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Hash collisions

Describes what a hash collision is and how it can manifest.
By default, Adobe treats prop and eVar values as strings, even if the value is a number. Sometimes these strings are hundreds of characters long, other times they are short. To save space, improve performance, and make everything uniformly sized, the strings are not used directly in the processing tables. Instead, a 32-bit or 64-bit hash is computed for each value. All reports run on those hashed values until the data is presented, where each hash is replaced by the original text. Without this compression, reports would likely take minutes to run.
For most fields, the string is first converted to all lower case (reducing the number of unique values). Values are hashed on a monthly basis (the first time they are seen each month). From month to month there is a small possibility that two unique variable values will be hashed to the same hash value. This is known as a hash collision .
Hash collisions can manifest in reporting as follows:
  • If you are trending a value and you see a spike for a month, it is likely that another values for that variable got hashed to the same value as the value you are looking at.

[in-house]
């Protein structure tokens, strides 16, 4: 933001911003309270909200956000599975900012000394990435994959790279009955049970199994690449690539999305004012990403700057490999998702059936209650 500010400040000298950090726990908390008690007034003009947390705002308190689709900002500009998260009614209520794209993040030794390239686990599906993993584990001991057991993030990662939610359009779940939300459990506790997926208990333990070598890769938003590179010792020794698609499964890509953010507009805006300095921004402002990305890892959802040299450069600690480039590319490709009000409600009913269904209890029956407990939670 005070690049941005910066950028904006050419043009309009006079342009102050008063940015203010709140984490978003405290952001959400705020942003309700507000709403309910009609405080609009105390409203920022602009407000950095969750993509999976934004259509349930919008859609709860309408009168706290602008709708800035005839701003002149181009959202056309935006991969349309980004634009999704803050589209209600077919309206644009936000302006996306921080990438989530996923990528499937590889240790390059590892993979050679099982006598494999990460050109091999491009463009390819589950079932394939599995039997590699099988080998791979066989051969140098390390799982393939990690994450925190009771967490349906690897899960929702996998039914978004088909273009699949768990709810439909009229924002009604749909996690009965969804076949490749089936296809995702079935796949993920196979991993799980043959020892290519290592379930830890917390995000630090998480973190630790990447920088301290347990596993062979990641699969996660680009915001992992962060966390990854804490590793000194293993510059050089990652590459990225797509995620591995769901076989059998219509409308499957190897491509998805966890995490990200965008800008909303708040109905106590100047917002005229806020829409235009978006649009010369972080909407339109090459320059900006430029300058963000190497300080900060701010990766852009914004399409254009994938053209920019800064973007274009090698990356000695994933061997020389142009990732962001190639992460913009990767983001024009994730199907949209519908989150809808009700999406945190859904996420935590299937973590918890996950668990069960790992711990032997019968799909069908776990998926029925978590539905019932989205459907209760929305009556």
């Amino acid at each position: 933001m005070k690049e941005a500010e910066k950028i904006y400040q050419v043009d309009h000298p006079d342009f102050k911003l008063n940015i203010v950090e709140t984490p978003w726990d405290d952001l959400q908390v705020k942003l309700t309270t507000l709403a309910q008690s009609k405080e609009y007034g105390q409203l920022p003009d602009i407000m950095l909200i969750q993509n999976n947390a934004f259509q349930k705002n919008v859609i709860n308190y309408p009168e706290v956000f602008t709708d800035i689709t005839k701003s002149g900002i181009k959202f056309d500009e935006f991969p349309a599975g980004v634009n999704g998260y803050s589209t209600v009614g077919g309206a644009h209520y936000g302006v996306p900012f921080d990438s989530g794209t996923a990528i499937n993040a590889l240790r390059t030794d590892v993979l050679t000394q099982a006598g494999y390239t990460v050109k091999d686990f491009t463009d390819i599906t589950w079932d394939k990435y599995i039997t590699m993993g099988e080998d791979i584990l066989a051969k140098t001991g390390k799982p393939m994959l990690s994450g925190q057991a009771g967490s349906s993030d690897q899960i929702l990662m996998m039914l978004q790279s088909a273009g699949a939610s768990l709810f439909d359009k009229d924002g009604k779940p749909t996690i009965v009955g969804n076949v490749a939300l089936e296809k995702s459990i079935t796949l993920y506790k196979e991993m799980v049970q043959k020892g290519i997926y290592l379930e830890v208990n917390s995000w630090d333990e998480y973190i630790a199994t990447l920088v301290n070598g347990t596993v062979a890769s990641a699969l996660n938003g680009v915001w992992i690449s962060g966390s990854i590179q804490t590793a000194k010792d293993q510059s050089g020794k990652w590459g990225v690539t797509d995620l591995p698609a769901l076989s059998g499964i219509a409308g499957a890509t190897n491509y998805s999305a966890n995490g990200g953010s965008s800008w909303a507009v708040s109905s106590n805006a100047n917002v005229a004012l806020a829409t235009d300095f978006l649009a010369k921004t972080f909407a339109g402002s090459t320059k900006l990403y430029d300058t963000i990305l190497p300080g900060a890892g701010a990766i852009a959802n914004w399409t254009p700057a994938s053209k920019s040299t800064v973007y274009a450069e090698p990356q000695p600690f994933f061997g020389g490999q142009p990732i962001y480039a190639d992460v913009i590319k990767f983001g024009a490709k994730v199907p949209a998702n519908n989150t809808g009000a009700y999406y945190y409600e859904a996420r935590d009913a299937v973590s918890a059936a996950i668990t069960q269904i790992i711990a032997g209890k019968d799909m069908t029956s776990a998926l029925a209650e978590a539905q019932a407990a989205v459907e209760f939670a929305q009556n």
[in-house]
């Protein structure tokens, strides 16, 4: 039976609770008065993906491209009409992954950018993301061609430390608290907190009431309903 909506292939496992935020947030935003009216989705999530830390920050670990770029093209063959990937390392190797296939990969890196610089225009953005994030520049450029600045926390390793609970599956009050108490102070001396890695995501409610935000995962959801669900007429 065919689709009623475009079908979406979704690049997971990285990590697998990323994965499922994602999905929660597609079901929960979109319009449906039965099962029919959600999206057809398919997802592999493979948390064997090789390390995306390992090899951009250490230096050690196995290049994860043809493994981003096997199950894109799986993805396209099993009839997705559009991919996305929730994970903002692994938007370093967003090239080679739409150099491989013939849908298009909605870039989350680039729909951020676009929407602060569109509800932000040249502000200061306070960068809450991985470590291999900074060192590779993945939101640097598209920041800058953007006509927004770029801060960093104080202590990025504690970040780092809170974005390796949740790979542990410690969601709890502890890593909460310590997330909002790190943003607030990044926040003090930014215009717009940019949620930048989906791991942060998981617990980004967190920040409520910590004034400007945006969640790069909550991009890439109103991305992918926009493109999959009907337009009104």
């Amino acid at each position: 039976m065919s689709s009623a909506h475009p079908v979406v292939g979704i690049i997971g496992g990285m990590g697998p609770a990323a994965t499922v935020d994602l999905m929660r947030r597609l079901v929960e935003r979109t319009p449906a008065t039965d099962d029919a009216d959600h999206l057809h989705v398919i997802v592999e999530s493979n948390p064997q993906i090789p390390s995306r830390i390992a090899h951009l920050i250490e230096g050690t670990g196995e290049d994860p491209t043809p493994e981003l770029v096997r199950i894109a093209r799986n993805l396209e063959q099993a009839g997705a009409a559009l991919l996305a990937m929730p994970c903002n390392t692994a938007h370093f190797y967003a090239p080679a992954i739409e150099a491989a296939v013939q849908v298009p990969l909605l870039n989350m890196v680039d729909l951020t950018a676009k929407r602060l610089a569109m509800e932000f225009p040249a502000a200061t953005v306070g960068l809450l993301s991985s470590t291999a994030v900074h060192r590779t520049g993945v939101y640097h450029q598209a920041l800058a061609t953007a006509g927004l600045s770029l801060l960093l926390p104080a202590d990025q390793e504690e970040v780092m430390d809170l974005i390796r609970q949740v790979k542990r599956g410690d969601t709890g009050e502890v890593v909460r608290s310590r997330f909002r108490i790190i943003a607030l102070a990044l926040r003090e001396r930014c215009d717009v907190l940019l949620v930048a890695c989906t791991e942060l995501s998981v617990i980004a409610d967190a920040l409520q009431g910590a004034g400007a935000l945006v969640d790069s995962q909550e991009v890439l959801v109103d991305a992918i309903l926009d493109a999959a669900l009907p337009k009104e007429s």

• The same things happens for segments for a specific value.
Hash Collision Example
The likelihood of hash collisions increases with the number of unique values in a dimension (eVar). For example, one of the values that come in late in the month could get the same hash value as a value earlier in the month. The following example may help explain how this can cause segment results to change. Suppose eVar62 receives "value 100" on February 18. Analytics will maintain a table that may look like this:
eVar62 String Value Hash
Value 99
111
Value 100
123
Value 101
222
If you build a segment that looks for visits where eVar62="value 500", Analytics determines if "value 500" contains a hash. Because "value 500" does not exist, Analytics returns zero visits. Then, on February 23, eVar62 receives "value 500", and the hash for that is also 123. The table will look like this:
eVar62 String Value Hash
Value 99
111
Value 100
123
Value 101
222
Value 500
123
When the same segment runs again, it looks for the hash of "value 500", finds 123, and the report returns all visits that contain hash 123. Now, visits that occurred on February 18 will be included in the results.
This situation can create problems when using Analytics. Adobe continues to investigate ways to reduce the likelihood of these hash collisions in the future. Suggestions to avoid this situation are to find ways to spread the unique values between variables, remove unnecessary values with processing rules, or otherwise reduce the number of values per variable.